J: I really love this period of history. There’s huge political upheaval and widespread civil unrest. There’s incredible unfairness and poverty and vast, glittering wealth. Women have no rights. Children have no rights. Homosexuality is illegal. We have the beginnings of what we think of as a police force – a new concept then. We have passionate reformers and a vicious backlash against them. We have the rise of the middle class and the beginning of the demise of the aristocracy. And yes—there are cravats and breeches and shiny topboots too. What’s not to love?

L: Like I said, endless possibilities LOL. Love it. Additionally and specifically, what about the life-and-death consequences two men could and did face when they tried to form and maintain a relationship, dealing with that fear of being found out, unable to do much more than shake hands while around other people, etc.?

J: I find reader reaction to this issue is endlessly fascinating. I’ve seen comments from some readers of historicals who find attempts at accurate depiction incredibly tedious and wish the characters would just “get on with it” and show a modern sensibility towards sex and love. I’ve seen other readers complaining about books that gloss over the difficulties and ignore the historical context. In truth though, I think there’s probably a place for the whole spectrum of stories. Sometimes you’re in the mood for something that feels realistic and authentic and sometimes you want a fairy tale. In my books, I’m aiming for something that feels credible but I’m also trying to depict something that I feel is true, though difficult to prove – that people will go to incredible lengths to be who they are and have what they want. I try to depict that in a way that feels authentic and doesn’t ignore the difficulties that this would have presented.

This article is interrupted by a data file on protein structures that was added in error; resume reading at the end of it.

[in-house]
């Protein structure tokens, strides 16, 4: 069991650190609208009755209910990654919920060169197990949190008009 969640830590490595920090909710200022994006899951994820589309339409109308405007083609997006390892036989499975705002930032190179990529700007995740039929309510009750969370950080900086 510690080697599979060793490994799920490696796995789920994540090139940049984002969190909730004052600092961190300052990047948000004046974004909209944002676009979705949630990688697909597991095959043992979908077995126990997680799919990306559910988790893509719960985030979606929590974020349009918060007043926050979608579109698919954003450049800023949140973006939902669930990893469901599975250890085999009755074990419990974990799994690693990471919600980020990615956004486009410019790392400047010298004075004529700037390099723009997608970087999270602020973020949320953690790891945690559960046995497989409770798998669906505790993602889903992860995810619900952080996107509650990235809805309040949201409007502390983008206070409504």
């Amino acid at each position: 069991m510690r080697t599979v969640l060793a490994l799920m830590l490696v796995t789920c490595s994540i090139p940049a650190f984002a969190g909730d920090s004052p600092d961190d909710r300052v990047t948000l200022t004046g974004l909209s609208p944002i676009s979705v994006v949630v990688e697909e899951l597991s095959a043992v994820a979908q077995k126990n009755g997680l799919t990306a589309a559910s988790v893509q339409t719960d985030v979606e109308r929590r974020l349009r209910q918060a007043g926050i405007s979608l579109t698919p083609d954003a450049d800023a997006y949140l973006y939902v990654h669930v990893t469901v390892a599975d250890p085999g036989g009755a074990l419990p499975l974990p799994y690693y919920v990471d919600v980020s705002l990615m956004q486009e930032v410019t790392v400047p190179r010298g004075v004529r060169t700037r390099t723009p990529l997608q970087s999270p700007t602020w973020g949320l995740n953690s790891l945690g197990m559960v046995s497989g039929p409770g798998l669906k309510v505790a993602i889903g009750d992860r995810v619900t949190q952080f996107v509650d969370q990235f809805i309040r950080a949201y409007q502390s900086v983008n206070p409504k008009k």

L: I think that’s probably true in some cases, that people did do everything they could to be together. It’s a strong desire to be true to oneself and difficult to ignore. Do you ever use photos as inspiration, keeping them close to you as you write? If so, do you have any you’d like to share?

J: It’s interesting you ask this because I was just reflecting the other day that I used to always have photo muses but have fallen out of the habit. I’ve looked out an Iain and a James just for you though (you’ll need to imagine the appropriately historical clothes):















L: Well, I think you did a fabulous job, and thank you. 😉  I definitely picture Iain as a bit more “weathered” and James refined. What are some of your favorite or preferred research sources? Do you look at maps from the time, certain books, both literature and non-fiction, and what are a few of those titles?

J: I’ve got quite a bookshelf of history texts, mainly for the 1750-1850 period. I’m currently dipping in and out of “Before Wilde: Sex between Men in Britain’s Age of Reform” by Charles Upchurch which is a fascinating read and which has set a major plot bunny scurrying around… I also have a list of websites I use a lot. A big favourite I used whilst writing the David and Murdo books is the National Library of Scotland’s maps site. I’ve lost a lot of hours of my life browsing that site.
L: Maps make me kind of giddy, I love them. What are you feelings on whether “Unnatural” could or should be read as a standalone or only after having read Provoked, Beguiled, and Enlightened, the three books in your Enlightenment series?

J: It can totally be read as a standalone. There are some brief references in one chapter to the events of the other three books though so scope for a wee bit of spoilerism but it’s very brief.
L: Butterflies. What gave you the idea to make them such a large part of James’ life? What do you like about them? The ‘common brimstone’ scene, that whole sequence, is beautiful. Wonderous. (I don’t think we’re giving anything away with this question, eh?)

J: Aw thank you!

There’s a sub-theme in the book around masks and passing. Iain passes as a straight man and has spent his whole life hiding his true nature. The butterflies are linked to that, but also to the idea of metamorphisis and change, shedding off an old form and taking a new one. And also taking pride in survival, even if means hiding and dissembling.